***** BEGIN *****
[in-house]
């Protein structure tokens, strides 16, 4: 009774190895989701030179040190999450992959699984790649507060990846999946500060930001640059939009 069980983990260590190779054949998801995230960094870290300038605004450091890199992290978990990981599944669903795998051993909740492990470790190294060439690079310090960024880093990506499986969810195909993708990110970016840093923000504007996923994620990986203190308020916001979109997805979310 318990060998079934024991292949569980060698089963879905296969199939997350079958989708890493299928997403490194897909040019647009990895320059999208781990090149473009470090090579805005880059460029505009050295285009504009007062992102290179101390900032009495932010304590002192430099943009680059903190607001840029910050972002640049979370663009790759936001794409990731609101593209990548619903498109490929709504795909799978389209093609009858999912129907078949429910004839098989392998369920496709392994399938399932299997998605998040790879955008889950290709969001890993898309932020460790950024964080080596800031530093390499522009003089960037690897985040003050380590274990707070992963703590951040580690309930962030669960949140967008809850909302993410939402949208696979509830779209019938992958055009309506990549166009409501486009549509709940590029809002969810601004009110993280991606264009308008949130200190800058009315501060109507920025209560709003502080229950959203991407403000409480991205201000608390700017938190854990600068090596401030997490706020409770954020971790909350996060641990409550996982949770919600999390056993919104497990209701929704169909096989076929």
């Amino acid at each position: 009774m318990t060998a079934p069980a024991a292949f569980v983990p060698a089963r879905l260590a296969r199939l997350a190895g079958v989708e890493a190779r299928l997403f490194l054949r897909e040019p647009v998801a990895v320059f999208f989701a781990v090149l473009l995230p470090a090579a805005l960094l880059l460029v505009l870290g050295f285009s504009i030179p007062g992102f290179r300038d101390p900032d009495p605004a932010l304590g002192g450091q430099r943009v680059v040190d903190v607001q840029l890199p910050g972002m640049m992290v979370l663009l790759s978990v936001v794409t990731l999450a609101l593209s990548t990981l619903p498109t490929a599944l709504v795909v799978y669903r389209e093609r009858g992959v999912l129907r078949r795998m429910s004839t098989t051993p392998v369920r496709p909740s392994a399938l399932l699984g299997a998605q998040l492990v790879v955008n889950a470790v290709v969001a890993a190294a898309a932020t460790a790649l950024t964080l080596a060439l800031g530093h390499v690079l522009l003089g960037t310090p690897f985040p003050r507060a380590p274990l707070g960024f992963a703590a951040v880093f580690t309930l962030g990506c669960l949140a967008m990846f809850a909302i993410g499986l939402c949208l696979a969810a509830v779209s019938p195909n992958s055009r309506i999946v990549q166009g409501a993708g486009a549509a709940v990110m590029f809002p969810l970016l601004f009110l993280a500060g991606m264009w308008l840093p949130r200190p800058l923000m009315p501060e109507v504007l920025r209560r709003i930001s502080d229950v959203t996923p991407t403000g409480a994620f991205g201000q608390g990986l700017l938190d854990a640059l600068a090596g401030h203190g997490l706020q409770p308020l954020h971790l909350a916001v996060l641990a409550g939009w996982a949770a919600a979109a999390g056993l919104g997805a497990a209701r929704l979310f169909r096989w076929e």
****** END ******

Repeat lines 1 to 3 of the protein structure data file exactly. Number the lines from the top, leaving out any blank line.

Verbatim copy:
[in-house]
């Protein structure tokens, strides 16, 4: 009774190895989701030179040190999450992959699984790649507060990846999946500060930001640059939009 069980983990260590190779054949998801995230960094870290300038605004450091890199992290978990990981599944669903795998051993909740492990470790190294060439690079310090960024880093990506499986969810195909993708990110970016840093923000504007996923994620990986203190308020916001979109997805979310 318990060998079934024991292949569980060698089963879905296969199939997350079958989708890493299928997403490194897909040019647009990895320059999208781990090149473009470090090579805005880059460029505009050295285009504009007062992102290179101390900032009495932010304590002192430099943009680059903190607001840029910050972002640049979370663009790759936001794409990731609101593209990548619903498109490929709504795909799978389209093609009858999912129907078949429910004839098989392998369920496709392994399938399932299997998605998040790879955008889950290709969001890993898309932020460790950024964080080596800031530093390499522009003089960037690897985040003050380590274990707070992963703590951040580690309930962030669960949140967008809850909302993410939402949208696979509830779209019938992958055009309506990549166009409501486009549509709940590029809002969810601004009110993280991606264009308008949130200190800058009315501060109507920025209560709003502080229950959203991407403000409480991205201000608390700017938190854990600068090596401030997490706020409770954020971790909350996060641990409550996982949770919600999390056993919104497990209701929704169909096989076929």
């Amino acid at each position: 009774m318990t060998a079934p069980a024991a292949f569980v983990p060698a089963r879905l260590a296969r199939l997350a190895g079958v989708e890493a190779r299928l997403f490194l054949r897909e040019p647009v998801a990895v320059f999208f989701a781990v090149l473009l995230p470090a090579a805005l960094l880059l460029v505009l870290g050295f285009s504009i030179p007062g992102f290179r300038d101390p900032d009495p605004a932010l304590g002192g450091q430099r943009v680059v040190d903190v607001q840029l890199p910050g972002m640049m992290v979370l663009l790759s978990v936001v794409t990731l999450a609101l593209s990548t990981l619903p498109t490929a599944l709504v795909v799978y669903r389209e093609r009858g992959v999912l129907r078949r795998m429910s004839t098989t051993p392998v369920r496709p909740s392994a399938l399932l699984g299997a998605q998040l492990v790879v955008n889950a470790v290709v969001a890993a190294a898309a932020t460790a790649l950024t964080l080596a060439l800031g530093h390499v690079l522009l003089g960037t310090p690897f985040p003050r507060a380590p274990l707070g960024f992963a703590a951040v880093f580690t309930l962030g990506c669960l949140a967008m990846f809850a909302i993410g499986l939402c949208l696979a969810a509830v779209s019938p195909n992958s055009r309506i999946v990549q166009g409501a993708g486009a549509a709940v990110m590029f809002p969810l970016l601004f009110l993280a500060g991606m264009w308008l840093p949130r200190p800058l923000m009315p501060e109507v504007l920025r209560r709003i930001s502080d229950v959203t996923p991407t403000g409480a994620f991205g201000q608390g990986l700017l938190d854990a640059l600068a090596g401030h203190g997490l706020q409770p308020l954020h971790l909350a916001v996060l641990a409550g939009w996982a949770a919600a979109a999390g056993l919104g997805a497990a209701r929704l979310f169909r096989w076929e």